My brother and I were taking what we thought was a short break from van/tent life, checking out the big city, when COVID-19 cases started spiking. We were trying to decide whether to stick to our planned itinerary — heading back on the road to Uruguay and then onto Brazil — or to just hang tight. The Airbnb we rented is reasonably accessible and works well for me, definitely not a given in South America, so we decide to stay here. Once they started to close borders and put up road blocks outside cities, we knew we’d made the right decision.
Still, I’ve spent zero time physically touching nature in the last month, which is a new personal record I wasn’t intending to surpass. The apartment has no plants, no artwork, no yard, nothing but the bare essentials. Fortunately, I have a balcony that gets direct sunlight until approximately 2:34 p.m., and a view over a pool with a few trees. Fresh air and sunshine are important for my sanity, so I’m thankful for that.
Is it Tuesday, or is it Wednesday? I can’t really keep track these days. As of late, everything seems to smoosh together. Wake up, check Instagram, make breakfast and do a little workout. Netflix, nap and repeat. It’s like an episode of Groundhog Day, nothing seems to change other than the length of my hair and size of my belly.
Surprisingly though, I’m rarely bored. I’m not mad, upset or confused. There’s nobody to blame and nothing to change, so I’m just making the best of the situation and living day-by-day — a useful skill that most quadriplegics are forced to learn.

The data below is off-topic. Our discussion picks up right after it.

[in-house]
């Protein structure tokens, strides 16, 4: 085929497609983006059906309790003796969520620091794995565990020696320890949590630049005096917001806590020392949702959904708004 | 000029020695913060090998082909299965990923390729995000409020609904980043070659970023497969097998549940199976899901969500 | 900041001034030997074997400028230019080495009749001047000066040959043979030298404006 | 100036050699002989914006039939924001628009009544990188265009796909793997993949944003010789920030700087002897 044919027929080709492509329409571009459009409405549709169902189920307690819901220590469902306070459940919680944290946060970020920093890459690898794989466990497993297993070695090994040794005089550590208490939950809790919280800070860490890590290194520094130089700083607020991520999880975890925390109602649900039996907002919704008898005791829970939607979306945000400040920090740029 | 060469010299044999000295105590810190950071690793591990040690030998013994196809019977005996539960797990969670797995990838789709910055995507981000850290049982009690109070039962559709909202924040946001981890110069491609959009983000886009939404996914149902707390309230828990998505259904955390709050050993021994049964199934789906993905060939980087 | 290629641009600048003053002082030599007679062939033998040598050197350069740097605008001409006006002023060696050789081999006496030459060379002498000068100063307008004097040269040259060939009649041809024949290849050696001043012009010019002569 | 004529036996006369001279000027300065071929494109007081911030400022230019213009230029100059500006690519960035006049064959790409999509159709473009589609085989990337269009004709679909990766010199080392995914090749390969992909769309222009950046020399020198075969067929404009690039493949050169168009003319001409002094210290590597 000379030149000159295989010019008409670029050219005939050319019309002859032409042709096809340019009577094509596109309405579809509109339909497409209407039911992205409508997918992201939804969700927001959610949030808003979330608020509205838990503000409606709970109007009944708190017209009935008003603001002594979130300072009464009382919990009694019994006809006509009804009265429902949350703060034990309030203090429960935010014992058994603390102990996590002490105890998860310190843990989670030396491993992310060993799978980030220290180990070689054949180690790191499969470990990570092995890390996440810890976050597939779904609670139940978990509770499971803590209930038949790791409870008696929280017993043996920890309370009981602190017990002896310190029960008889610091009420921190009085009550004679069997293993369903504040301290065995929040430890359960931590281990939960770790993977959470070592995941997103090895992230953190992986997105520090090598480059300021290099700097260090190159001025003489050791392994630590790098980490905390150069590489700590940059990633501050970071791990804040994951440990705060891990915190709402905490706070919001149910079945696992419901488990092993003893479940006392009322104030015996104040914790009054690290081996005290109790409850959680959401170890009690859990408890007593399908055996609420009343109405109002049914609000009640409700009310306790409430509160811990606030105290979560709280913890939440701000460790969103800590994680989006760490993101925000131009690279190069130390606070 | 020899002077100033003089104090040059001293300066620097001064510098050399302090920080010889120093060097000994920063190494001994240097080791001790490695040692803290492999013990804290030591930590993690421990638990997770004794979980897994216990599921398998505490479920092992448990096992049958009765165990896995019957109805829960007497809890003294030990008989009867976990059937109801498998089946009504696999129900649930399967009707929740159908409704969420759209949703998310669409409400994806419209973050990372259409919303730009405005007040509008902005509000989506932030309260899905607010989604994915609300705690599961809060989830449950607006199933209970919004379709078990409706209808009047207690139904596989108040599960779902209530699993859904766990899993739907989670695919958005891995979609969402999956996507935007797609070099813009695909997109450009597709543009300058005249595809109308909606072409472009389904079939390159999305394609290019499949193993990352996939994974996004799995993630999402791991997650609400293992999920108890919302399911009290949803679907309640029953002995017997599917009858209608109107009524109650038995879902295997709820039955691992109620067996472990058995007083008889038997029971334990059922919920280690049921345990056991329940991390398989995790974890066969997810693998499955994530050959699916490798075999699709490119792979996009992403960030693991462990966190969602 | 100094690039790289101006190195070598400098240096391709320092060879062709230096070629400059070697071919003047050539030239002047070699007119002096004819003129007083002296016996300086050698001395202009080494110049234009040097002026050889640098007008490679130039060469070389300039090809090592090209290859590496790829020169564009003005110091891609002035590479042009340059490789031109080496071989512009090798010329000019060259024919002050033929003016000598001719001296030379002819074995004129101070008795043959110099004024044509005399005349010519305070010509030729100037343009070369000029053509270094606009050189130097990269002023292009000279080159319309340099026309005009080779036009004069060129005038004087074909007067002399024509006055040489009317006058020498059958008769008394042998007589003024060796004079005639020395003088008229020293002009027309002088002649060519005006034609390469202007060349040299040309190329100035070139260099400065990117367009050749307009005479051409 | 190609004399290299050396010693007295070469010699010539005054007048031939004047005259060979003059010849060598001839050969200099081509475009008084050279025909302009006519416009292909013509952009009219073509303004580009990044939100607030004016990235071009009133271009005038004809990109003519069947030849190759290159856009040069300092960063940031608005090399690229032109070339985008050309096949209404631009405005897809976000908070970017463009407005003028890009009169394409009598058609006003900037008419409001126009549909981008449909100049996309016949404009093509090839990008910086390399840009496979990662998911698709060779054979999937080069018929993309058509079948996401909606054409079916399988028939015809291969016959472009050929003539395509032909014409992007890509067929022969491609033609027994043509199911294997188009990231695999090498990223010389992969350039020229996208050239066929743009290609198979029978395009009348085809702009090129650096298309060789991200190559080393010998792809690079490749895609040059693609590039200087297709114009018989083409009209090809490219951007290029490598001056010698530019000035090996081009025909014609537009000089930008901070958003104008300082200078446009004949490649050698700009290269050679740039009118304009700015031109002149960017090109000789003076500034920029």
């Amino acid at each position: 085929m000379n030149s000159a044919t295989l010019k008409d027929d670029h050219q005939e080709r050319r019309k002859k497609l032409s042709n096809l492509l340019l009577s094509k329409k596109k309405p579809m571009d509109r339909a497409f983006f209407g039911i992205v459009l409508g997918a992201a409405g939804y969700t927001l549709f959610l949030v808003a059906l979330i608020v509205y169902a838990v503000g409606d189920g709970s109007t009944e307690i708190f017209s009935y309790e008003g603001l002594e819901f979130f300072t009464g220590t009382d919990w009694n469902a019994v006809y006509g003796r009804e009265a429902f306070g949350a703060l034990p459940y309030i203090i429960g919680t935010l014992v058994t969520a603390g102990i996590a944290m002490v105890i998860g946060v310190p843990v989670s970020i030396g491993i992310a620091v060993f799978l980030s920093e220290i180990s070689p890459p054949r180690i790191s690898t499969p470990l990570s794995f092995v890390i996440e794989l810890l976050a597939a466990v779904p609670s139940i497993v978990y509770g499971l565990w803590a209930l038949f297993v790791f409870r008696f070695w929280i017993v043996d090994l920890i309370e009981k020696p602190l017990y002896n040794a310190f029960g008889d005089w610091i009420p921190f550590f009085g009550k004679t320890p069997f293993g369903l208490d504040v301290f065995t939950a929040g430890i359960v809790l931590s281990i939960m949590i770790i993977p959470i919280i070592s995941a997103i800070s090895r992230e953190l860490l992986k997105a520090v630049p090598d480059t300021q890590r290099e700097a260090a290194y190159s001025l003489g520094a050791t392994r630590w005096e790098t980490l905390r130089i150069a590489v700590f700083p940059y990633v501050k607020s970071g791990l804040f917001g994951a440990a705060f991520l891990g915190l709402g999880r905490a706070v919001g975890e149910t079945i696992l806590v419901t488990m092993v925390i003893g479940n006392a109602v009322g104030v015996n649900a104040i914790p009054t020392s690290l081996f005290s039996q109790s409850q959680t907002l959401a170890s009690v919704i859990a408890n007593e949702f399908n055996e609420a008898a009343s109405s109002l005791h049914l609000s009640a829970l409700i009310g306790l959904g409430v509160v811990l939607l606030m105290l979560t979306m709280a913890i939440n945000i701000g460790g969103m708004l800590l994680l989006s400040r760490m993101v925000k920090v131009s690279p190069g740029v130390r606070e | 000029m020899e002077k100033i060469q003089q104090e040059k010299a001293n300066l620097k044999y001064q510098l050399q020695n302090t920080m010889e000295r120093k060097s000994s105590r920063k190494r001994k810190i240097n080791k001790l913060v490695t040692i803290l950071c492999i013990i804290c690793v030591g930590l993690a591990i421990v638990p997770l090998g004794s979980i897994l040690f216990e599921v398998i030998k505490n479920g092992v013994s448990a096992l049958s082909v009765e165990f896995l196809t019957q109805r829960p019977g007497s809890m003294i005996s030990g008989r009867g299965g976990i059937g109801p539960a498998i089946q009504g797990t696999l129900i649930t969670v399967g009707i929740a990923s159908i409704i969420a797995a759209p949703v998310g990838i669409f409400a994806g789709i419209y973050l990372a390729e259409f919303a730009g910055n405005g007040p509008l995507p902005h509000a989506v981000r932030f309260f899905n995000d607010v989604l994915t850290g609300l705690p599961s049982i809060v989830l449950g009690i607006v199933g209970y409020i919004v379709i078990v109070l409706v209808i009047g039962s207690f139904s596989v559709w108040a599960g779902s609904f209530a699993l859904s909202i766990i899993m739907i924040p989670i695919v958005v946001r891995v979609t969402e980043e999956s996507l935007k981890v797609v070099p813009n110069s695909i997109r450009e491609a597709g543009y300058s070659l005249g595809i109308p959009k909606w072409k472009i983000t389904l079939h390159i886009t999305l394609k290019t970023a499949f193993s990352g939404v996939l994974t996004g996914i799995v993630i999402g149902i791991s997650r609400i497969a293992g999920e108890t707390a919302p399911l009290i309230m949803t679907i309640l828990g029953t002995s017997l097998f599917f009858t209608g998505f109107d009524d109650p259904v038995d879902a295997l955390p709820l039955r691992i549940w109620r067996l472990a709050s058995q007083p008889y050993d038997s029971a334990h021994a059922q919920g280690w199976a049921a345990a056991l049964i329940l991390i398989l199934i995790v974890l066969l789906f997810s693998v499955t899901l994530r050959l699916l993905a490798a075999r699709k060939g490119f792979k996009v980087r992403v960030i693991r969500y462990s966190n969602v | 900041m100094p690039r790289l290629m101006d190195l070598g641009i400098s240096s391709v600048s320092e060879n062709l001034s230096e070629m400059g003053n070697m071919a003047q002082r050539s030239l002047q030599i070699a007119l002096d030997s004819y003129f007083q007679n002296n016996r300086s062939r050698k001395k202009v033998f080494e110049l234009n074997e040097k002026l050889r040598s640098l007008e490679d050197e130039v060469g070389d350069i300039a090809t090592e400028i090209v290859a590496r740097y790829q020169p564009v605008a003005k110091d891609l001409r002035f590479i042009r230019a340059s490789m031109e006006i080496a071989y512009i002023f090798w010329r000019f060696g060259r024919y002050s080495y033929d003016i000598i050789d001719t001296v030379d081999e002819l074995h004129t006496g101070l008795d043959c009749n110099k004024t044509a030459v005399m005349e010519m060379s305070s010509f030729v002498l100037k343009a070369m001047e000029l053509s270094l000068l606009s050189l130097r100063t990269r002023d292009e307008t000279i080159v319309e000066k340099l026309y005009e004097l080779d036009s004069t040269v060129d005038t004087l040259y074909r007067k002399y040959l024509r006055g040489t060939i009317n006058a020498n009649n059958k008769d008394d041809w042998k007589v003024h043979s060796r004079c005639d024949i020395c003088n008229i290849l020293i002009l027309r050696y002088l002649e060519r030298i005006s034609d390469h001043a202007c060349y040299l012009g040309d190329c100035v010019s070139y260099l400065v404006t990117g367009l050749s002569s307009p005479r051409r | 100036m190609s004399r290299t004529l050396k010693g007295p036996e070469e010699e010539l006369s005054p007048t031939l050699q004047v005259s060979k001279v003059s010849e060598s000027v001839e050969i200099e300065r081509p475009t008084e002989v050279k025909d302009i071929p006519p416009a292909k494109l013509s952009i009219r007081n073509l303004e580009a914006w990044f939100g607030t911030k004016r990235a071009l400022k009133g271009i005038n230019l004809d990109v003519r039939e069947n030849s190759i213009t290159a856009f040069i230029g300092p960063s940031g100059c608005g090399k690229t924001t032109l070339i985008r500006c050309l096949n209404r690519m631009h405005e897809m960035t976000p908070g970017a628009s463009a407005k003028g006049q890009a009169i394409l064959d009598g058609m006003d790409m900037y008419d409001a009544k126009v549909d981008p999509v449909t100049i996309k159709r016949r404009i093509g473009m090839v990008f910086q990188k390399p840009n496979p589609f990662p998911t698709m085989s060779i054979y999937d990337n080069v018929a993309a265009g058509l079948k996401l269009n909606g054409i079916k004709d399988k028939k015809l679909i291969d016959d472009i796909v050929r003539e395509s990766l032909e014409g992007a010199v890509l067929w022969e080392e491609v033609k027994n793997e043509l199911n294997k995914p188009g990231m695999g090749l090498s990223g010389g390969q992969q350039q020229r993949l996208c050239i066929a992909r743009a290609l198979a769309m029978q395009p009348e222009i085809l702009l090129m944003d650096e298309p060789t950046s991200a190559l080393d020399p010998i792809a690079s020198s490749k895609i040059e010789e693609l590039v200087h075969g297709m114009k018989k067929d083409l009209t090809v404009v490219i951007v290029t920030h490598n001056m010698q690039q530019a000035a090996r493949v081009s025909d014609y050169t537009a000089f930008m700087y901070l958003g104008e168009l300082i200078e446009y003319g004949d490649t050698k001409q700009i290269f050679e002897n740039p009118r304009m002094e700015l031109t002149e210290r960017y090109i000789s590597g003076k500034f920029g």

I’ve stared a daily workout using resistance bands and strapping Gatorade bottles to my hands to imitate weights. Best part is, the weights get lighter as I hydrate! I’m thinking on Fridays I’ll switch to beer. I’ve begun reading and writing more and still somehow managed to procrastinate doing my taxes. I’ve enjoyed listening to neighbors play music on their balconies for everyone to hear and the nightly 9 p.m. clap for all the healthcare workers in the city. It’s a nice community here in Buenos Aires.
I’m challenging myself to cook more, since my brother does all the shopping. And because the selection of groceries is slim, improvisation is key. Garlic and onions are a staple and provide a welcome aroma to fill this otherwise bleak space. When I complement the meal with an Argentinian vino, being stuck in this apartment doesn’t feel that bad anymore. Good food takes time to prepare, something I have plenty of these days.
I briefly skim the news about the United States and have realized how fortunate it is that Argentina took pro-active measures dealing with this pandemic rather than re-active. Being that all borders and airlines are locked down, I couldn’t leave here if I wanted to. But I feel like I’m as good off, or better, here than I would be back in the states.
This whole situation isn’t ideal, but if boredom and inconvenience are all I have to deal with, I’m very fortunate. I have a roof over my head, a hot shower and good enough Wi-Fi to connect with the outside world. Zoom and FaceTime have been wonderful technological coping tools in times like these.